The Jewelry Stand

The recipient of a 2006/2009 International Service Fellowship, Evelyn Rojas traveled on her own for the first time the summer after her sophomore year at Williams to Córdoba, Spain, as a volunteer for the Red Cross. The experience in part inspired her poem “The Jewelry Stand,” which won a Dunbar Student Life Prize in April. She was also inspired by “having conversations with many different students who wanted their voices, their struggles, to be heard,” she says. “This is where this poem steps in.”


I stare

At the jewelry stand

The jewelry stand with the brass-like plump little bird that serves as decoration

The jewelry stand that holds all my earrings and bracelets—

My treasures from far, far away

And as I do

Memories of traveling

To Spain, Uganda, Chile, Argentina, and Nicaragua

Appear in my head

And I begin to think

How lucky, How grateful, How blessed I am

For having the opportunity to travel

To 5 countries during

My 4-year stay

At Williams


But sometimes

When life gets to you

When you compare yourself to others

Compare, compare, compare

When your mind begins to cloud with thoughts

Negative thoughts that make you feel in knots

You think how

5 countries is nothing

And all of a sudden you feel a slight sting

For there are those who have traveled the whole world 

Maybe even twice around

For there are those who began to travel as a child

For there are those who think of traveling as second nature

Not as a rare opportunity

Like for me

Like for others on campus

Like for us who never saw traveling as an option

Not even as a dream

Before coming to Williams


But just when I begin to lose hope

Just when I feel like my slump will never end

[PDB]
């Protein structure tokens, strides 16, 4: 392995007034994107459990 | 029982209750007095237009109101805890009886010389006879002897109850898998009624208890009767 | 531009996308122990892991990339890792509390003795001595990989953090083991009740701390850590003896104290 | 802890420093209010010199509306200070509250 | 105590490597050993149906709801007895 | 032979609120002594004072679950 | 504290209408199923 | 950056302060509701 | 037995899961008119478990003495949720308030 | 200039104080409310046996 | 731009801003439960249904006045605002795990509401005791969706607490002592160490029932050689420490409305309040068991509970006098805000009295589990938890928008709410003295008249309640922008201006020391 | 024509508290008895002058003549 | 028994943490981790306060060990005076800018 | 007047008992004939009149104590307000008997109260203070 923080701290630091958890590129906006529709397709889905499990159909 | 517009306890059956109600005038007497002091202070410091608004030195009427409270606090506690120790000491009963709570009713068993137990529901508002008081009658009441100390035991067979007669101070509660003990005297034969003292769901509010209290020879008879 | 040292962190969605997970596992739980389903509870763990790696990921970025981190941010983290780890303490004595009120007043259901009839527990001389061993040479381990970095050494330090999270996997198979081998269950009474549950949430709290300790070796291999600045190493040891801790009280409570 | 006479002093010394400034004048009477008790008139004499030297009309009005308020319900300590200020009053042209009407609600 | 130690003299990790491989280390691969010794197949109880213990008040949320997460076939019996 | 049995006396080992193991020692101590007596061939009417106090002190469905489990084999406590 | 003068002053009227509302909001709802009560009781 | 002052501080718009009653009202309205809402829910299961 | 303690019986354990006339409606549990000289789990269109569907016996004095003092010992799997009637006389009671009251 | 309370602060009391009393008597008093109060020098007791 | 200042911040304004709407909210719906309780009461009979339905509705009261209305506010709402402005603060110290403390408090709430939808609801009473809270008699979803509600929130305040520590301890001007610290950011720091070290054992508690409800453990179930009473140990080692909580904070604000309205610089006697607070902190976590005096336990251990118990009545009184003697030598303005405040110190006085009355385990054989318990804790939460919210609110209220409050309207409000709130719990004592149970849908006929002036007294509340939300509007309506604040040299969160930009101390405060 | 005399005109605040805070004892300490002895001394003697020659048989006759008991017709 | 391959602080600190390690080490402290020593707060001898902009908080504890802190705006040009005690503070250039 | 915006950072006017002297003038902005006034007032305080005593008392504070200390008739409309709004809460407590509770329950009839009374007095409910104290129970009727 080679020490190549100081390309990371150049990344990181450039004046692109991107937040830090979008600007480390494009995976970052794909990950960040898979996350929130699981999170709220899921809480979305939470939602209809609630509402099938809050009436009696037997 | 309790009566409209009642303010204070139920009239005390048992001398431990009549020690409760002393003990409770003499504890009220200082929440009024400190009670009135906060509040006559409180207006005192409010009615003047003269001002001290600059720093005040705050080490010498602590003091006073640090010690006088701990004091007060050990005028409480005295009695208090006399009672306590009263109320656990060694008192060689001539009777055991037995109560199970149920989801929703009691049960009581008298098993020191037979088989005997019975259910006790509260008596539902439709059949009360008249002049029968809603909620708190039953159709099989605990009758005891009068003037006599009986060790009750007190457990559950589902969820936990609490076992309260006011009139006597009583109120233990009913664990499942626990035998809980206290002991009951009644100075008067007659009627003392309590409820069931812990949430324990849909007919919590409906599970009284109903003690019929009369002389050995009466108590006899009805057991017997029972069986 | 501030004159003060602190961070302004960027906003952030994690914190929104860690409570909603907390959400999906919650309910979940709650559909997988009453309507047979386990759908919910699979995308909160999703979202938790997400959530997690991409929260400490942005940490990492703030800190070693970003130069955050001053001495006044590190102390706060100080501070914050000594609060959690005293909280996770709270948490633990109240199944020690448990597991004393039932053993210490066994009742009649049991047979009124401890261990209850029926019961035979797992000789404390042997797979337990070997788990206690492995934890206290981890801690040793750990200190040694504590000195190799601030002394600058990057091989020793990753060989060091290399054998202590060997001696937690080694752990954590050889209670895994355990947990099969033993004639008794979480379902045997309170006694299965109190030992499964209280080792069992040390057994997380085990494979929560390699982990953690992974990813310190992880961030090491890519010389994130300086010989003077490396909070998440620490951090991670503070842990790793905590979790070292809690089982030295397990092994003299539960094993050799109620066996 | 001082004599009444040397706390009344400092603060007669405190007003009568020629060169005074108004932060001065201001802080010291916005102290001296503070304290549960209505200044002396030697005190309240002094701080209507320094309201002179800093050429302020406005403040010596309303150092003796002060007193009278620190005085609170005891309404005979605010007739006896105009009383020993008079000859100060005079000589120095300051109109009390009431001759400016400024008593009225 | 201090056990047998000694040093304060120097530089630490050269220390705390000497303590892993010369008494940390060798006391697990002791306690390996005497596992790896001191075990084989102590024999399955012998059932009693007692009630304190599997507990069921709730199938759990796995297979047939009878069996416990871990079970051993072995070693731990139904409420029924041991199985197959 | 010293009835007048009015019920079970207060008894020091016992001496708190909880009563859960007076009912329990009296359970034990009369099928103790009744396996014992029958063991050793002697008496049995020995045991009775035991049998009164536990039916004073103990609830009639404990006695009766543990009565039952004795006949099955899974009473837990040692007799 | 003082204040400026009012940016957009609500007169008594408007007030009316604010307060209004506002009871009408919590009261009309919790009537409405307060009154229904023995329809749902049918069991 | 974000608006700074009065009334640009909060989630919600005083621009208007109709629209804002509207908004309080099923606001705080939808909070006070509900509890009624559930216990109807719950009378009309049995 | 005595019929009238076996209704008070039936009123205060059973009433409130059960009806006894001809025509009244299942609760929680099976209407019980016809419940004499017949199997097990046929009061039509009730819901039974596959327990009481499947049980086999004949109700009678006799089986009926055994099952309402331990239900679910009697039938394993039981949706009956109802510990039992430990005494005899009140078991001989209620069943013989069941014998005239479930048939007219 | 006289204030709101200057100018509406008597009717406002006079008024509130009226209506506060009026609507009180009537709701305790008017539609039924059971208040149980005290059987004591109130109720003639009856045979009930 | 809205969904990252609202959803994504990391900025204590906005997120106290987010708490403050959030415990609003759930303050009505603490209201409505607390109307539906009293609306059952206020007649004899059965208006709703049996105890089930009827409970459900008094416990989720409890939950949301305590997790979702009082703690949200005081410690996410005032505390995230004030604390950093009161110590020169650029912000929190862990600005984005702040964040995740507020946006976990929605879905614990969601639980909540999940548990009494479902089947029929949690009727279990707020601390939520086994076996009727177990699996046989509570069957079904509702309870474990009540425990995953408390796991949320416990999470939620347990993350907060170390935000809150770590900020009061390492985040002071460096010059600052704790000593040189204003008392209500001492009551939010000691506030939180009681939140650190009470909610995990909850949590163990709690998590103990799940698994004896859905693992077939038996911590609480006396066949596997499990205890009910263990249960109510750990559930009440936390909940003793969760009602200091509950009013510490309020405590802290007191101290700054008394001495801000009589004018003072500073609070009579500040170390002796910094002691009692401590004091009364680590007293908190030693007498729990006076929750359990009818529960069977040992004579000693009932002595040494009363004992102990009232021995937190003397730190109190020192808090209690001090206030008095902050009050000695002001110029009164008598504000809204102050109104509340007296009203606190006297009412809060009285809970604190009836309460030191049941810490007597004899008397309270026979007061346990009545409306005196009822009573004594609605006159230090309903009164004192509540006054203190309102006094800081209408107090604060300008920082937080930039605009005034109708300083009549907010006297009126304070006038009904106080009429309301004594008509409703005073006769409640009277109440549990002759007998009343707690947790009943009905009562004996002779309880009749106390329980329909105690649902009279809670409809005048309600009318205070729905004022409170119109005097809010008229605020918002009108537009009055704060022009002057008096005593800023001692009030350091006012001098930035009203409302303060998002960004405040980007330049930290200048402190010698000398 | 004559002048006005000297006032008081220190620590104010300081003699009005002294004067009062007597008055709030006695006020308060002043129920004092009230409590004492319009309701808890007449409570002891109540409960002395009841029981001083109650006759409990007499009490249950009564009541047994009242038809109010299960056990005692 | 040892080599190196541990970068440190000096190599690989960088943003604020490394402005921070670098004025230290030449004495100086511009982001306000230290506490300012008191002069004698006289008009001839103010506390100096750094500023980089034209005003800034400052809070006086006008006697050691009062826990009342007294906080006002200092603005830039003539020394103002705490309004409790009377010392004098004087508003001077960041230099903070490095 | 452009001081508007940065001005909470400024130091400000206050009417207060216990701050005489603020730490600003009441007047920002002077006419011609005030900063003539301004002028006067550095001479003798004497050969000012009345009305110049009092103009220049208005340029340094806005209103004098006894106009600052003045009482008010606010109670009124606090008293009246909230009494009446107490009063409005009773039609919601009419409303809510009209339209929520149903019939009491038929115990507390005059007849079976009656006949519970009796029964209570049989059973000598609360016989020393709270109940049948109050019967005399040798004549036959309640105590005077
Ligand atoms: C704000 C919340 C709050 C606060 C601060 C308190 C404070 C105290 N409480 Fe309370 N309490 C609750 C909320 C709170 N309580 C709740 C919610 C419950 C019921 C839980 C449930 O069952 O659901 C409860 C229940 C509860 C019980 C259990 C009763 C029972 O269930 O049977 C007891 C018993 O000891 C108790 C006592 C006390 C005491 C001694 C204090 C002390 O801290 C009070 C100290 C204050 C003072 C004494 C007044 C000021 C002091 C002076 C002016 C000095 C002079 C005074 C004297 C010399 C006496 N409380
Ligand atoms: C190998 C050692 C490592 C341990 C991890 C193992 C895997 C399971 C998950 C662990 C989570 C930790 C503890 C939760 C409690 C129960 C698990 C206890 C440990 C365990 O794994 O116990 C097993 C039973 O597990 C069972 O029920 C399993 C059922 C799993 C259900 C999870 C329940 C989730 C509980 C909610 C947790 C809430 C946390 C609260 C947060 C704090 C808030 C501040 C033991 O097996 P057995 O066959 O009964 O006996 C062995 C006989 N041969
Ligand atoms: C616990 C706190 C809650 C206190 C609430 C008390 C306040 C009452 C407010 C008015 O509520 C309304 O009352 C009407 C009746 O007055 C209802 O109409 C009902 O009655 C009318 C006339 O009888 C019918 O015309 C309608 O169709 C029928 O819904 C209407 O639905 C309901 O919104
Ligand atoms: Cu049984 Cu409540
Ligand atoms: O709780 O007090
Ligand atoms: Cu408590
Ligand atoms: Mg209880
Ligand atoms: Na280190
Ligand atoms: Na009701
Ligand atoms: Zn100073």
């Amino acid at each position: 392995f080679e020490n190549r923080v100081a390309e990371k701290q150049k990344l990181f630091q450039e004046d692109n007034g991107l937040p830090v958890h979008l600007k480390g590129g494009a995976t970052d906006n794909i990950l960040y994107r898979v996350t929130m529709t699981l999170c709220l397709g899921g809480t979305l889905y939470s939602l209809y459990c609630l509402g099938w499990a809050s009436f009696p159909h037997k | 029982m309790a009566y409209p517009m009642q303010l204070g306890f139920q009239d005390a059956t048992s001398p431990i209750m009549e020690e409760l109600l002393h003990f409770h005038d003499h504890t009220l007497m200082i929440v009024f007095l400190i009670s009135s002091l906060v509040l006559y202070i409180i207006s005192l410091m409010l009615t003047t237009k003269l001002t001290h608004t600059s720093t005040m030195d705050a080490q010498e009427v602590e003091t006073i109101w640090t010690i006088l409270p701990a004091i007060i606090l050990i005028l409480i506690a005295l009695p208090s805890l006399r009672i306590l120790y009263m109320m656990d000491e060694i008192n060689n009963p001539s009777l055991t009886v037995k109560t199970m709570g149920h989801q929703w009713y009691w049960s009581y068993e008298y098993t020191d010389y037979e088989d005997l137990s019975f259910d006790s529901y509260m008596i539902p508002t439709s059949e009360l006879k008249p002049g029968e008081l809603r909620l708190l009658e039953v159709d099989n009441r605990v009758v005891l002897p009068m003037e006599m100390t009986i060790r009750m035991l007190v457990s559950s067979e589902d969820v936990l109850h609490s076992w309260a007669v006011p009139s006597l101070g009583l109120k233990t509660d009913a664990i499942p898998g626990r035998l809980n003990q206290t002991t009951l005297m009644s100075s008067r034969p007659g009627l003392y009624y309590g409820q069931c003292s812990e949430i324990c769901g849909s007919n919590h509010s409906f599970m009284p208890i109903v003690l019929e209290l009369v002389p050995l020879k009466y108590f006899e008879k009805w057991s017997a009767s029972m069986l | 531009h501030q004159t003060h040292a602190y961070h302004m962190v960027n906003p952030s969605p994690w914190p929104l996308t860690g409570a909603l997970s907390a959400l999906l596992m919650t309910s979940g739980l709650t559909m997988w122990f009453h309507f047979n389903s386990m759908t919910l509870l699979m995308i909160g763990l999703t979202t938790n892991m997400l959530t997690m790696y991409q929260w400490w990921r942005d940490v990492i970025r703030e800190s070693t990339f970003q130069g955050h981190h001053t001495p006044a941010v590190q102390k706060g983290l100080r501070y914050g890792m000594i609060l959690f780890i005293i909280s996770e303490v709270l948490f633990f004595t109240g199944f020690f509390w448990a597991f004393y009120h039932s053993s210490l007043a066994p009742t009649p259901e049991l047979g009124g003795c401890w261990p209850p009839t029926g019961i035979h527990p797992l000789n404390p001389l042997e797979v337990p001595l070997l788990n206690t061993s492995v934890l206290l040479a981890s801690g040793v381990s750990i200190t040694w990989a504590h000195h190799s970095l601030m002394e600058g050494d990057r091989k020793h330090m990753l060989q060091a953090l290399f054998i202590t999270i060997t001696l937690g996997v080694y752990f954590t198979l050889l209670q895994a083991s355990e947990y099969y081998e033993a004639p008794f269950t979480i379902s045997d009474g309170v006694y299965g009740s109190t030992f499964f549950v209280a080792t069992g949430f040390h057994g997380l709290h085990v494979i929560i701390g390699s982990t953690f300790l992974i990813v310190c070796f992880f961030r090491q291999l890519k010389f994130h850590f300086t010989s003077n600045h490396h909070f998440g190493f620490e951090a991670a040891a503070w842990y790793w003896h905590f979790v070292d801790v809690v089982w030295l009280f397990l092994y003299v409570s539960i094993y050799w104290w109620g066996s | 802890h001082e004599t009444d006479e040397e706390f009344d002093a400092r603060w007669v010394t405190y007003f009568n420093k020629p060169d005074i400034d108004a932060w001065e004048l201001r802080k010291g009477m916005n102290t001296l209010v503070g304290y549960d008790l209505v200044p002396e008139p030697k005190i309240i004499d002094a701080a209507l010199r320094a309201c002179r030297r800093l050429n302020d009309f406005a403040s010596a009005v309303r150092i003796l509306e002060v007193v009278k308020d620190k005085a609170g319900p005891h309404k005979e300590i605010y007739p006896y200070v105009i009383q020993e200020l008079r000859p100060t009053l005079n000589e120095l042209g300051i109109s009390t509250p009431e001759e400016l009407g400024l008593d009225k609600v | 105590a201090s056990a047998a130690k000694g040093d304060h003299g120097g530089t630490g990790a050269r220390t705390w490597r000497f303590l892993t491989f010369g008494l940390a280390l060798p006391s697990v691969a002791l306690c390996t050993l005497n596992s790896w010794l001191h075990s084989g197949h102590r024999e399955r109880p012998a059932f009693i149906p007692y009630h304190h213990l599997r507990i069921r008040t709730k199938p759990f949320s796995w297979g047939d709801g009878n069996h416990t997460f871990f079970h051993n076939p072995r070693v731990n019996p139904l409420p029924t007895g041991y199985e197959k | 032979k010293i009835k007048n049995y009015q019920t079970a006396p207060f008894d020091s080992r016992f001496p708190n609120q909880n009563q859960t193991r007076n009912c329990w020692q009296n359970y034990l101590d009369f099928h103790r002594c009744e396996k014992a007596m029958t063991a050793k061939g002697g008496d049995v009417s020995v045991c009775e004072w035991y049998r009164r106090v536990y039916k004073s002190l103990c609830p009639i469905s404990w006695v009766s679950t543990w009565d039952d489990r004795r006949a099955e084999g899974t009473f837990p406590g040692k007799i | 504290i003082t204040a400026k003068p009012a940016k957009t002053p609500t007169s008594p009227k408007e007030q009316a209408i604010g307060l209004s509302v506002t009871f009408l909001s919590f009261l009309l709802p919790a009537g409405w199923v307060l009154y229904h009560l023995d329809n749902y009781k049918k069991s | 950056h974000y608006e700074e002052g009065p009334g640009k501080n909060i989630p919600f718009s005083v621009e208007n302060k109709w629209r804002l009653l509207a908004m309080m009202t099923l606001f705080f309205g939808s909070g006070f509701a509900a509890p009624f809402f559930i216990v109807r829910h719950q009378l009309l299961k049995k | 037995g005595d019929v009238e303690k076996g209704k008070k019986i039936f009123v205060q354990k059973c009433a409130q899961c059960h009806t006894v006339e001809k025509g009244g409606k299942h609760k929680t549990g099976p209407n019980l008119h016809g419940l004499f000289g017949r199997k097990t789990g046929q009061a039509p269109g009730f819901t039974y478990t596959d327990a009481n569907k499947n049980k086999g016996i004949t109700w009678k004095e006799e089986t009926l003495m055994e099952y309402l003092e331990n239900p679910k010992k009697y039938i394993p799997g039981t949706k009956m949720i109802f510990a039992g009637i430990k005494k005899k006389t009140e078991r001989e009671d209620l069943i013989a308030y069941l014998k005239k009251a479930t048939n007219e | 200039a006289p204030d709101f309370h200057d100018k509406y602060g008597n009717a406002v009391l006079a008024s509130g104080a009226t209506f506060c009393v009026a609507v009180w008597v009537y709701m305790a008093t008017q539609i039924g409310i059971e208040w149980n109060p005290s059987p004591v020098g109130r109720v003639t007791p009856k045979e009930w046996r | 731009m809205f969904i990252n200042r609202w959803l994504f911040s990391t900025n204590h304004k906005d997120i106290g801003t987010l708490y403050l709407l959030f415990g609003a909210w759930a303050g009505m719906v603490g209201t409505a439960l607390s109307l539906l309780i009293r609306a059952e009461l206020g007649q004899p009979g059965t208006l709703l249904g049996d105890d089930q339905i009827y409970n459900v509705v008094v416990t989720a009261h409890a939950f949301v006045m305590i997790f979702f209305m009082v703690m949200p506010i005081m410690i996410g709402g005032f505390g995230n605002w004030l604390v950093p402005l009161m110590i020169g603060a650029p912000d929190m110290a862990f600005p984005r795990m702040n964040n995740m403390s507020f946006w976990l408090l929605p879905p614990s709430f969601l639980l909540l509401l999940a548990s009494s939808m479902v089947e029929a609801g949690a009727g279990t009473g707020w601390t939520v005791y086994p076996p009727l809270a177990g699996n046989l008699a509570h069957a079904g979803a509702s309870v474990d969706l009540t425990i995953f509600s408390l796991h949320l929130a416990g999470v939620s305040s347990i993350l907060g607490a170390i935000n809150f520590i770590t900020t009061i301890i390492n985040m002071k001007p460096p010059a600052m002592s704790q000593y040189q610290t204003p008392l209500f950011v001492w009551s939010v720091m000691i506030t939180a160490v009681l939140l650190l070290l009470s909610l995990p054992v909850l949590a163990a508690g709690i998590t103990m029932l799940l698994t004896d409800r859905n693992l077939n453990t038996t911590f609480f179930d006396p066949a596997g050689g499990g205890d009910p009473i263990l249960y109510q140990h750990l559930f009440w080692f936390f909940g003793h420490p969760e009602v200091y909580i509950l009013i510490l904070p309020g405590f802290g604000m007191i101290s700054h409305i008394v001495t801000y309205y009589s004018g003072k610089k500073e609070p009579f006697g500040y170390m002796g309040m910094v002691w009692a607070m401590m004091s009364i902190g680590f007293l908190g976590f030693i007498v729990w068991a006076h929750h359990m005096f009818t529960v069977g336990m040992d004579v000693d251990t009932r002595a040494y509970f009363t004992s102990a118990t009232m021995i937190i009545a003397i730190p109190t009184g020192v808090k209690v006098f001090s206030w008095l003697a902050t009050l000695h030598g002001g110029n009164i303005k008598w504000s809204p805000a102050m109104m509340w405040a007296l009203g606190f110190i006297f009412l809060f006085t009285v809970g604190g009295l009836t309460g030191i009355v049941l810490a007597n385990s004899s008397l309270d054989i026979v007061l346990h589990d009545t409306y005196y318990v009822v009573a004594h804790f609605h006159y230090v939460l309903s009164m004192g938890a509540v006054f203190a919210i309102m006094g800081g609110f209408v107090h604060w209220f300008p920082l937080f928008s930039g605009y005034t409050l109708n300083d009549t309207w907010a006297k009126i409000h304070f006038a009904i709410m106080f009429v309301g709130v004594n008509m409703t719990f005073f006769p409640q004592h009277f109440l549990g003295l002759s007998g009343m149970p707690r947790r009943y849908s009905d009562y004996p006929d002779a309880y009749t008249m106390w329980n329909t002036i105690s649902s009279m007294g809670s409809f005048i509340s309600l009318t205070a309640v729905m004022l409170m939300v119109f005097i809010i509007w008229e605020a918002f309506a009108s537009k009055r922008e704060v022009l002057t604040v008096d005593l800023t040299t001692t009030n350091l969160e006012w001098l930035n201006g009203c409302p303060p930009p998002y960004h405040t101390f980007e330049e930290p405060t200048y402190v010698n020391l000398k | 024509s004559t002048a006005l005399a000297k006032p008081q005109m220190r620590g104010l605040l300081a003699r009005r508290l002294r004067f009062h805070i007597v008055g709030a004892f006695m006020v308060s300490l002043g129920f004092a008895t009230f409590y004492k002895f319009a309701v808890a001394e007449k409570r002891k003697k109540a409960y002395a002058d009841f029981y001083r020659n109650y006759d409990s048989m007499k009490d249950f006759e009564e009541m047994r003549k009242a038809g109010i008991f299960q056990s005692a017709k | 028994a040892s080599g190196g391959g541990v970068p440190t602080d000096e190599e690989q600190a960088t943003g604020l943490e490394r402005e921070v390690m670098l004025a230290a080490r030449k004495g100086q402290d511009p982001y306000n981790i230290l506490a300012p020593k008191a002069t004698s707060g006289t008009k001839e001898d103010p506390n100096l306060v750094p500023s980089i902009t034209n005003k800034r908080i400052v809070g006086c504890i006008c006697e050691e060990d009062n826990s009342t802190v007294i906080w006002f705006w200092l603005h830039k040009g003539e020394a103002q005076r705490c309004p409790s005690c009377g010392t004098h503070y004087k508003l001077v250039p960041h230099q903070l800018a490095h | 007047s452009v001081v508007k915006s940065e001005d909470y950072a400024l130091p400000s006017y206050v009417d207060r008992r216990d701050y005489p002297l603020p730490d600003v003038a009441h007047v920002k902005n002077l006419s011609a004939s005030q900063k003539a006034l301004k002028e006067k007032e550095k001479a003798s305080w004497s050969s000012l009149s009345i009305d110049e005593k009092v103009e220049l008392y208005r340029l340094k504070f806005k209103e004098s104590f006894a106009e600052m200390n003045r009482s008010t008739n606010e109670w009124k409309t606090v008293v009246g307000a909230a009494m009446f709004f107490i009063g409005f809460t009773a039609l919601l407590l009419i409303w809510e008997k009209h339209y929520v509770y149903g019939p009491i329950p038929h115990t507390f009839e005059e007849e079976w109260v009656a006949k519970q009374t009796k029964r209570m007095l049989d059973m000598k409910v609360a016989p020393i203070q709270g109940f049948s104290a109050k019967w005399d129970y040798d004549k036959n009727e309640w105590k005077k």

I remember

If there is one thing Williams taught me

It’s that the definition of success isn’t

Merriam-Webster’s definition

“Achieving wealth, respect, or fame”

Success can mean a million different things

People at Williams come from all realms of life

All types of circumstances, circumstances, circumstances

All types of realities, realities, realities

And that is why success is a little word

that to allocate it with one definition would be absurd

Success has many meanings

That involve many feelings

To a single student

To a small group

To the whole campus


Success is getting through Family Days when your parents can’t come

And you start feeling anything but numb

Because they’re 18 hours away

Or because they’re 2 hours away and can’t afford the ticket

Success is passing a Division 3 class

Success is being able to fight depression—

to have the willpower to go to class in the first place

Success is being able to fall into a deep sleep without anxiety taking over the hours of the night

Success is getting into the Ph.D. program of your dreams

Success is getting the job of your dreams

Success is being able to graduate in the first place

Success is learning a completely new language

Success is not losing your Spanish proficiency because you read and write in English 24/7

Success is being proud of dressing differently, eating differently, speaking differently

Success is chasing after your goals ambitiously

Success is coming out to your friends and conservative parents

Success is juggling with classes + a sport + work-study

And trying your best to keep your head from getting muddy

Success is admitting that you need to talk to someone

Because you no longer find anything fun

Success is finding a way to bring at least one family member to your graduation

Because you’ve worked hard for your education

Success is what YOU make of it

What makes you satisfied

What makes you feel pride

Let this poem be a guide

Success is creating a poem

that can express how many students feel

Listen up! This is the deal:

We are all unique

Therefore, to compare is just not fair.


I stare

At the jewelry stand

The jewelry stand with the brass-like plump little bird that serves as decoration

The jewelry stand that holds all my earrings and bracelets—

My treasures from far, far away

The brass-like plump little bird guards my treasures and my memories of traveling

Just like this poem guards my hope from straying


Evelyn Rojas ’16 is working as a social services caseworker for the nonprofit Heartland Alliance in her hometown of Chicago, where she’s assisting immigrant children and teens from Central America.